New York Islanders Will Move to Brooklyn
When it rains, it pours. The 55-year hiatus of professional sports from Brooklyn is over, and with opening day for the Brooklyn Nets a week away, it looks like the borough has recruited another professional sports team from the Tri-State Area: the New York Islanders.
According to the New York Post, Bruce Ratner, the developer of the Barclays Center where the Nets now play, had been "trying like hell" to convince the Long Island-based hockey team to move to downtown Brooklyn. Apparently, he's succeeded: the Post reports that the announcement will come at a press conference scheduled for 1 p.m. today featuring Ratner, along with New York Mayor Michael Bloomberg, Brooklyn borough President Marty Markowitz, NHL Commissioner Gary Bettman, and Islanders owner Charles Wang.
Not only did the Barclays Center, like most basketball arenas, have plans for an ice rink: Ratner had actually scheduled an exhibition game for October 2 between the Islanders and the Devils, which was cancelled because of the NHL lockout, the second in eight years.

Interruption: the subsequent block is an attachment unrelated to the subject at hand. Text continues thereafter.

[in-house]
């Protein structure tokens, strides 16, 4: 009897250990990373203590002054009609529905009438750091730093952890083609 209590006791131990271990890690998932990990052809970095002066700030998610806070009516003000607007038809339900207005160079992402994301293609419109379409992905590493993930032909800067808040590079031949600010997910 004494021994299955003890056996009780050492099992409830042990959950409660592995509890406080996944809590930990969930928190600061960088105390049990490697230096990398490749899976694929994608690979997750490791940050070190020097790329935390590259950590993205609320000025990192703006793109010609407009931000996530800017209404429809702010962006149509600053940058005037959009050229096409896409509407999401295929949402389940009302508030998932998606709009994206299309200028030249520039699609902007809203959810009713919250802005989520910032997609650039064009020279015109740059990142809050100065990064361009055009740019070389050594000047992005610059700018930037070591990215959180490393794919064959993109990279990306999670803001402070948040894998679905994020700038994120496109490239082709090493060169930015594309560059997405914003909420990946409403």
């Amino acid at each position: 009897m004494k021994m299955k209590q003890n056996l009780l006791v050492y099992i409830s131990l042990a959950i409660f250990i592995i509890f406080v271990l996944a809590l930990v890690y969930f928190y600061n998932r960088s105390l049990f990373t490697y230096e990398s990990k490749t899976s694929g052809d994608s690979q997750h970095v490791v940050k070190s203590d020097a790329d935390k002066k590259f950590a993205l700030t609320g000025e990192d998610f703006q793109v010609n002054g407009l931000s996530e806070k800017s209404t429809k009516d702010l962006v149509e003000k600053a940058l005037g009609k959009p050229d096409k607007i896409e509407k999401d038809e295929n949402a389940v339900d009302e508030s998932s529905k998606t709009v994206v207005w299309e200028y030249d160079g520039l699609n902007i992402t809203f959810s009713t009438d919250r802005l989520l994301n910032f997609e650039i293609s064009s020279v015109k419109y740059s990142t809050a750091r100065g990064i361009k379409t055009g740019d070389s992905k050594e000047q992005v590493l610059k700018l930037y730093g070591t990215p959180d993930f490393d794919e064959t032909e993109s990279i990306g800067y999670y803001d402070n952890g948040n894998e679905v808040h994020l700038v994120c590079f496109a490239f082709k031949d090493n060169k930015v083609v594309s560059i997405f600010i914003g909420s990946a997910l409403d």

Wang has previously insisted he would keep the Islanders on Long Island for proximity to the team's fan base, but the Islanders' lease at the Nassau Coliseum expires in 2015, and the team's $400 million plan to overhaul the arena was rejected handily last summer by Nassau County taxpayers. Of course, Brooklyn is technically on Long Island -- so Wang isn't going back on his word in the strictest sense of the definition.
There had been talk of Suffolk Country, which lies east of Nassau, courting the Islanders. But there had also been rumors of bringing the team to Brooklyn.
The New York Times says the team is expected to sign a 25-year agreement at Barclays, but the Islanders will remain the New York Islanders. Brooklyn hasn't had a hockey team since World War II, when the New York Americans briefly changed their name to the Brooklyn Americans and practiced in Kings County.
The Wall Street Journal says the move can be expected in 2015, when the Islanders lease at the Nassau Coliseum expires.
Nine other NHL teams share arenas with NBA teams: Chicago, Toronto, Los Angeles, Washington, D.C., Dallas, Philadelphia, Boston, Denver, and the New York Rangers.
With a second team and set of fans regularly making their way to and from the arena, don't look for Barclays neighbor concerns to dissipate any time soon. Do hockey fans urinate in the street more or less often than NBA fans?
Top image: Brendan McDermid/Reuters